The great delight of working on a film is that the inspiration is right in front of you, on the screen. It’s also hugely rewarding to hear your music performed by the very best orchestral musicians, usually as the ink is still drying on the manuscript paper! The challenges are always the time constraints – everything is composed to a deadline, and the deadlines seem to be getting tighter and tighter!

What are the special challenges/pleasures of working with particular musicians, singers, ensembles and orchestras? 

We are so fortunate in London to have the most talented musicians to perform our music. I am constantly amazed by the professionalism, skill, and musicality of our session musicians and orchestras. I’ve worked with a vast array of brilliant session musicians, and I have also recorded many times with the Royal Philharmonic Orchestra.

Which works are you most proud of?  

I’m very proud of my score for the French film “Arsene Lupin”. It was an enormous challenge as there was over 2 hours of music in the film, and a huge variety of musical styles within the score too. We recorded over 3 days with the Royal Philharmonic Orchestra at Abbey Road Studios and it was wonderful hearing the score brought to life by the orchestra.

Do you have a favourite concert venue? 

I’ve been very fortunate to have conducted at both the Royal Albert Hall and Cadogan Hall and I love both venues! I have a concert coming up with the Royal Philharmonic Orchestra on December 8th at Cadogan Hall which is always great fun. Come along! (Details here)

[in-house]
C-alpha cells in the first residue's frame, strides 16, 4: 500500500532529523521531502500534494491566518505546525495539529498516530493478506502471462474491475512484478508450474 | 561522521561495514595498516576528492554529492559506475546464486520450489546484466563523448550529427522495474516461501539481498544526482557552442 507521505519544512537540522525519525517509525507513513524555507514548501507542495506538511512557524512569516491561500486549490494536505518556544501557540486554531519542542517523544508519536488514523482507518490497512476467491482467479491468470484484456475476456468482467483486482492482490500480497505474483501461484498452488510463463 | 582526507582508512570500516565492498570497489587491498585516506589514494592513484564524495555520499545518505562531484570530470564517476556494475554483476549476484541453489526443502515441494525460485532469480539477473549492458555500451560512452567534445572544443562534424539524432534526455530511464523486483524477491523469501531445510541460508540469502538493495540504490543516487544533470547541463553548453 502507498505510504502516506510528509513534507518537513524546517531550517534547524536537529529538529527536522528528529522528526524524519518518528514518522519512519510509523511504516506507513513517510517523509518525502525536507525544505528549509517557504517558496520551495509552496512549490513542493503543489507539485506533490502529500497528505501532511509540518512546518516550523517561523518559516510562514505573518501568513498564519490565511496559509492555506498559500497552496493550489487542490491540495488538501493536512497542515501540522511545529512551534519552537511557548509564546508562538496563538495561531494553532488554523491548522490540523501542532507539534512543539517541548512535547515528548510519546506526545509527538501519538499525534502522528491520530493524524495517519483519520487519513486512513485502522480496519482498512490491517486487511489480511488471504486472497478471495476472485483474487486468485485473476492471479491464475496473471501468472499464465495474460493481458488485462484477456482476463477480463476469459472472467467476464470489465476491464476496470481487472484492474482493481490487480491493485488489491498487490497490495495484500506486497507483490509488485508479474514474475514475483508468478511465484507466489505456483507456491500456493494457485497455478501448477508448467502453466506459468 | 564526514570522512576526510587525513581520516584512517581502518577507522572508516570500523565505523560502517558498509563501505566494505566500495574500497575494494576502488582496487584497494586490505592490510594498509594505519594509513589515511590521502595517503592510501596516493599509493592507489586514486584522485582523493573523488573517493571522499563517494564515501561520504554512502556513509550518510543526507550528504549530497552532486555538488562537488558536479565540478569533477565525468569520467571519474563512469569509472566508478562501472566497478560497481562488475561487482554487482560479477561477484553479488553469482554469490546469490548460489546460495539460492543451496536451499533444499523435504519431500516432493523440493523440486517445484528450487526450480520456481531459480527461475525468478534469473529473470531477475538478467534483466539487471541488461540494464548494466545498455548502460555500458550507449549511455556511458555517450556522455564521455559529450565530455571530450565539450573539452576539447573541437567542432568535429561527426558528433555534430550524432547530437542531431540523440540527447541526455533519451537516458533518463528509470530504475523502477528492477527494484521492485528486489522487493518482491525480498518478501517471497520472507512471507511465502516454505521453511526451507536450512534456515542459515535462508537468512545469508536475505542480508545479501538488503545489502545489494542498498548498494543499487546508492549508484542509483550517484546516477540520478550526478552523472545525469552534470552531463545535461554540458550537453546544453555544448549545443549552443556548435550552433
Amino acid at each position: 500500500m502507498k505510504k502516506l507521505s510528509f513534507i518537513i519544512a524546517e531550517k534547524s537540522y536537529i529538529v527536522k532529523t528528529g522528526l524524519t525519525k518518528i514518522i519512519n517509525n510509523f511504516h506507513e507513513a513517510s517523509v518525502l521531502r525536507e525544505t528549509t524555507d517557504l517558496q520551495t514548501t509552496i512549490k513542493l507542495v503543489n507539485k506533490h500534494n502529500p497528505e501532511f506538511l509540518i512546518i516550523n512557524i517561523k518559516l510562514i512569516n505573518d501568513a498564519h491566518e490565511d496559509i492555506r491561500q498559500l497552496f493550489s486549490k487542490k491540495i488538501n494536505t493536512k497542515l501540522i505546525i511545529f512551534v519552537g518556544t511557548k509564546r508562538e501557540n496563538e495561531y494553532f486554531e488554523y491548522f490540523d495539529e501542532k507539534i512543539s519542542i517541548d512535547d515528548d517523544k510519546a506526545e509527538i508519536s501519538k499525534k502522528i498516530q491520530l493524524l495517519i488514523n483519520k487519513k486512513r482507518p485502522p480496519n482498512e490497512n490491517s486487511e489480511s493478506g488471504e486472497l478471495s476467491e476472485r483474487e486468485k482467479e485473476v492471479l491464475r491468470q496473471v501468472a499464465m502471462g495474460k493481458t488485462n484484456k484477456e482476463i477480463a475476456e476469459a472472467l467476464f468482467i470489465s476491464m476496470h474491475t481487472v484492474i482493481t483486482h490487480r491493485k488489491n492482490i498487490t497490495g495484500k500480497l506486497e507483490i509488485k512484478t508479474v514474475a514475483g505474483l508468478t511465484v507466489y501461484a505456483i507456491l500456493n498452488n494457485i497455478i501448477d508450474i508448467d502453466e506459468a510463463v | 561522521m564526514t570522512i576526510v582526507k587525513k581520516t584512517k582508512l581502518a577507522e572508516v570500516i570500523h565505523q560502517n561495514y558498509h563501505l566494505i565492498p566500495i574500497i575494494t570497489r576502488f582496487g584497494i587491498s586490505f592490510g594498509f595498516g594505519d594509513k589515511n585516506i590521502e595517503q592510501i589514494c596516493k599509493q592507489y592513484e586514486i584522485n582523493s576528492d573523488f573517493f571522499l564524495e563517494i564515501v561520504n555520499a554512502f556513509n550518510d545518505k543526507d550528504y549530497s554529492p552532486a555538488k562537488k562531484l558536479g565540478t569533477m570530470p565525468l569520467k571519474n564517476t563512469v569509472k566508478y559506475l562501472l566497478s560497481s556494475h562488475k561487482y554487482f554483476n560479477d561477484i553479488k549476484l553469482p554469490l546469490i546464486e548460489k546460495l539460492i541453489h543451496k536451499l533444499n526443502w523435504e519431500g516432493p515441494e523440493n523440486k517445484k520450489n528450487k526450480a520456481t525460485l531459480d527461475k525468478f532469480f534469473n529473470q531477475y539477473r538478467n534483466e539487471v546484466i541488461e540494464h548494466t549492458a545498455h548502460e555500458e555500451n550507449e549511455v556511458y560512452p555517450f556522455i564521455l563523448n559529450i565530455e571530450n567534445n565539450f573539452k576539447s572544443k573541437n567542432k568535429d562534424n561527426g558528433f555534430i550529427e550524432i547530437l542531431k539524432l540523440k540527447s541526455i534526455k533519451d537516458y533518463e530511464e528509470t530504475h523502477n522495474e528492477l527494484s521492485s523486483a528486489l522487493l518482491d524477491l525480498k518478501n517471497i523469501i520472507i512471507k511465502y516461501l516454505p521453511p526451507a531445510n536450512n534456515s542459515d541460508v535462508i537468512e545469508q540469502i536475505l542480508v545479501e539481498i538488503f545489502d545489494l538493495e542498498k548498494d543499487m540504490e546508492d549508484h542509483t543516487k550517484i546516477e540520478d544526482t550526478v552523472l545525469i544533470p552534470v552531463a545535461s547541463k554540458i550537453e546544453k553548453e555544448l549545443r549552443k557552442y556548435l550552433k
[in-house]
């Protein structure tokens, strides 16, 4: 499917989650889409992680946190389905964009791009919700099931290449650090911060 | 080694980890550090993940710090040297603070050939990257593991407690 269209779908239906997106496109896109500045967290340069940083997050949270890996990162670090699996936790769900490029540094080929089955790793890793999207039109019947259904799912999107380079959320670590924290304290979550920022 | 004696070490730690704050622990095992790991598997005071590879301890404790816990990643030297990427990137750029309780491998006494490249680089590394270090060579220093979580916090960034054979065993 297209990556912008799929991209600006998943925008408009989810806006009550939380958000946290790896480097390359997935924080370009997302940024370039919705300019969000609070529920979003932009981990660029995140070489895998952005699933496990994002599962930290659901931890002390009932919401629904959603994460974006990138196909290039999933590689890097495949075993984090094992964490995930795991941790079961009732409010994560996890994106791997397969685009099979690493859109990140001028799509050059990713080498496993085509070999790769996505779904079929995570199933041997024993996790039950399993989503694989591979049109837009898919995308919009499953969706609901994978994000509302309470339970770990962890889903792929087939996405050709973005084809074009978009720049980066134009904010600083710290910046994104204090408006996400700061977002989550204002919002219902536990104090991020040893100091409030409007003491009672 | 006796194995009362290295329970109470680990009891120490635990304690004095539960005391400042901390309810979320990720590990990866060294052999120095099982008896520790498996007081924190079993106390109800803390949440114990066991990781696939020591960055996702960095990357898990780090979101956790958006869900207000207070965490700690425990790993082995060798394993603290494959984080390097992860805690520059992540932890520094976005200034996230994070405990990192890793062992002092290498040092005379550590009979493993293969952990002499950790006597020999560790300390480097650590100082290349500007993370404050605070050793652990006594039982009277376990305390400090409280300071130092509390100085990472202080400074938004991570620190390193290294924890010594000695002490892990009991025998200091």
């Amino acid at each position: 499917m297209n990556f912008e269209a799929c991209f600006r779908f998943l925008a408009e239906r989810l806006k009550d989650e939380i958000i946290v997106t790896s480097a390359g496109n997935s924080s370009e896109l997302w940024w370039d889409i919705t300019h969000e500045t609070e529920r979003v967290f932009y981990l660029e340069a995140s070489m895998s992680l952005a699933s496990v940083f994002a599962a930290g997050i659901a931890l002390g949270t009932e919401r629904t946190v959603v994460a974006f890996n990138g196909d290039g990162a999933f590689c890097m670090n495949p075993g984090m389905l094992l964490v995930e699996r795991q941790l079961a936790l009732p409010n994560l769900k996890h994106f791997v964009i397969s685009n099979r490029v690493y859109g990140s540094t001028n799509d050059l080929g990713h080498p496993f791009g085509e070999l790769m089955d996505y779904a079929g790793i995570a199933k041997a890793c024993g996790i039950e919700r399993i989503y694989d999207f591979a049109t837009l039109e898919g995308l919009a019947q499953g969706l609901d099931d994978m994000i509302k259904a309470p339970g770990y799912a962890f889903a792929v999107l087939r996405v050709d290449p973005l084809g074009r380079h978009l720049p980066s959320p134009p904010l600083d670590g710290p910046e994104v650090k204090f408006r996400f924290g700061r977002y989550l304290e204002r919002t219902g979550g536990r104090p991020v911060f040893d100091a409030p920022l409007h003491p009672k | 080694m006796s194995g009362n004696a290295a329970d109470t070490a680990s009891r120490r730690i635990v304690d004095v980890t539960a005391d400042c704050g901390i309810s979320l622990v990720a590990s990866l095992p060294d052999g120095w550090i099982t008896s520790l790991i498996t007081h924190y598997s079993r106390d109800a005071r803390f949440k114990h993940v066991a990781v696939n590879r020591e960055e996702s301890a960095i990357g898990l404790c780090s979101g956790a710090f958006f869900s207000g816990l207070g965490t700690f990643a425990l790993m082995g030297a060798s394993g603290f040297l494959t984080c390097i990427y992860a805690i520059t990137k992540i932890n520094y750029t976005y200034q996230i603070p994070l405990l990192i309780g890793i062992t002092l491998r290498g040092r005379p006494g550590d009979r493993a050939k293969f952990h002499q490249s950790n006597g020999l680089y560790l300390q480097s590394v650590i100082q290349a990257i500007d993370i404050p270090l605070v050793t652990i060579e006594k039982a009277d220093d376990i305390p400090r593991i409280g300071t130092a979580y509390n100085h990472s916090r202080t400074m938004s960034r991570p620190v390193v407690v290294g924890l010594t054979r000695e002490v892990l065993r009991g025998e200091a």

Who are your favourite musicians/composers? 

I have many, but I do love the playing of Maxim Vengerov. He always tells a story with his performance which appeals to me as, when you’re composing for pictures, you are constantly aware of the story and the drama, and that the music must help the telling of the story.

What is your most memorable concert experience (as performer and/or as composer)? 

The last concert Christmas concert that I conducted at Cadogan Hall with the RPO was wonderful. The hall was packed and the audience were very responsive – we even had them clapping along during the encore!

What do you consider to be the most important ideas and concepts to impart to aspiring musicians? 

To be dedicated, hard-working and completely focussed on the music, whether playing it or writing it.

What do you enjoy doing most? 

I enjoy being at the piano, writing music. It never loses its wonder and magic.

Interview date: October 2013

Judith Bingham (photo credit: Patrick Douglas Hamilton)